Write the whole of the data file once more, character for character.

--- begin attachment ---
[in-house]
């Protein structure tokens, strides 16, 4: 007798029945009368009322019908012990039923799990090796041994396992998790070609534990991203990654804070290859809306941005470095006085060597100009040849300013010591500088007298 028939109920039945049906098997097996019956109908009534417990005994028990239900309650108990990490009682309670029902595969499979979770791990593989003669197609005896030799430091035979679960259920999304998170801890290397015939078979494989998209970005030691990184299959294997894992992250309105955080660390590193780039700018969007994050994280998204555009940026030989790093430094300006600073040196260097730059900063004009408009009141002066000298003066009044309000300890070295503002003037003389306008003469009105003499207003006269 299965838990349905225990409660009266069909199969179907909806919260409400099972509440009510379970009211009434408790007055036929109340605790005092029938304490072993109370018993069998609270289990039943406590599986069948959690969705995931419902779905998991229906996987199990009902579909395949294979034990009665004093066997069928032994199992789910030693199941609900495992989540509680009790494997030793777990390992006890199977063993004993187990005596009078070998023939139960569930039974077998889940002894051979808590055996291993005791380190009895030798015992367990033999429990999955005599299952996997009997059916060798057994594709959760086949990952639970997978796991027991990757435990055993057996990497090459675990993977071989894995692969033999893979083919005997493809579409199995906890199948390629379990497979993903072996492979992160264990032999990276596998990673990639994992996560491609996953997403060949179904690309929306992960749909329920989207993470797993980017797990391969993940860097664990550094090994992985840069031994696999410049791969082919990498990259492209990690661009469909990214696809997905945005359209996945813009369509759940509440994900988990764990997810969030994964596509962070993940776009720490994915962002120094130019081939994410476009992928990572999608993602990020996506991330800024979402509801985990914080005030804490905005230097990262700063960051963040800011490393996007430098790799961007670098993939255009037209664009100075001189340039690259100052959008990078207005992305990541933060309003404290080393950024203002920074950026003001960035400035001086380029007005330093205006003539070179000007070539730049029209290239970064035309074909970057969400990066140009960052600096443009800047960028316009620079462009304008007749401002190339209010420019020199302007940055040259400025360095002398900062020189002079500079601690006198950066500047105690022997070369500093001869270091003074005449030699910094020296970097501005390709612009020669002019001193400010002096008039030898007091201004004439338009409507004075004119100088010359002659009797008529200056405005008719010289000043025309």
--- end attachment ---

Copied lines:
[in-house]
């Protein structure tokens, strides 16, 4: 007798029945009368009322019908012990039923799990090796041994396992998790070609534990991203990654804070290859809306941005470095006085060597100009040849300013010591500088007298 028939109920039945049906098997097996019956109908009534417990005994028990239900309650108990990490009682309670029902595969499979979770791990593989003669197609005896030799430091035979679960259920999304998170801890290397015939078979494989998209970005030691990184299959294997894992992250309105955080660390590193780039700018969007994050994280998204555009940026030989790093430094300006600073040196260097730059900063004009408009009141002066000298003066009044309000300890070295503002003037003389306008003469009105003499207003006269 299965838990349905225990409660009266069909199969179907909806919260409400099972509440009510379970009211009434408790007055036929109340605790005092029938304490072993109370018993069998609270289990039943406590599986069948959690969705995931419902779905998991229906996987199990009902579909395949294979034990009665004093066997069928032994199992789910030693199941609900495992989540509680009790494997030793777990390992006890199977063993004993187990005596009078070998023939139960569930039974077998889940002894051979808590055996291993005791380190009895030798015992367990033999429990999955005599299952996997009997059916060798057994594709959760086949990952639970997978796991027991990757435990055993057996990497090459675990993977071989894995692969033999893979083919005997493809579409199995906890199948390629379990497979993903072996492979992160264990032999990276596998990673990639994992996560491609996953997403060949179904690309929306992960749909329920989207993470797993980017797990391969993940860097664990550094090994992985840069031994696999410049791969082919990498990259492209990690661009469909990214696809997905945005359209996945813009369509759940509440994900988990764990997810969030994964596509962070993940776009720490994915962002120094130019081939994410476009992928990572999608993602990020996506991330800024979402509801985990914080005030804490905005230097990262700063960051963040800011490393996007430098790799961007670098993939255009037209664009100075001189340039690259100052959008990078207005992305990541933060309003404290080393950024203002920074950026003001960035400035001086380029007005330093205006003539070179000007070539730049029209290239970064035309074909970057969400990066140009960052600096443009800047960028316009620079462009304008007749401002190339209010420019020199302007940055040259400025360095002398900062020189002079500079601690006198950066500047105690022997070369500093001869270091003074005449030699910094020296970097501005390709612009020669002019001193400010002096008039030898007091201004004439338009409507004075004119100088010359002659009797008529200056405005008719010289000043025309």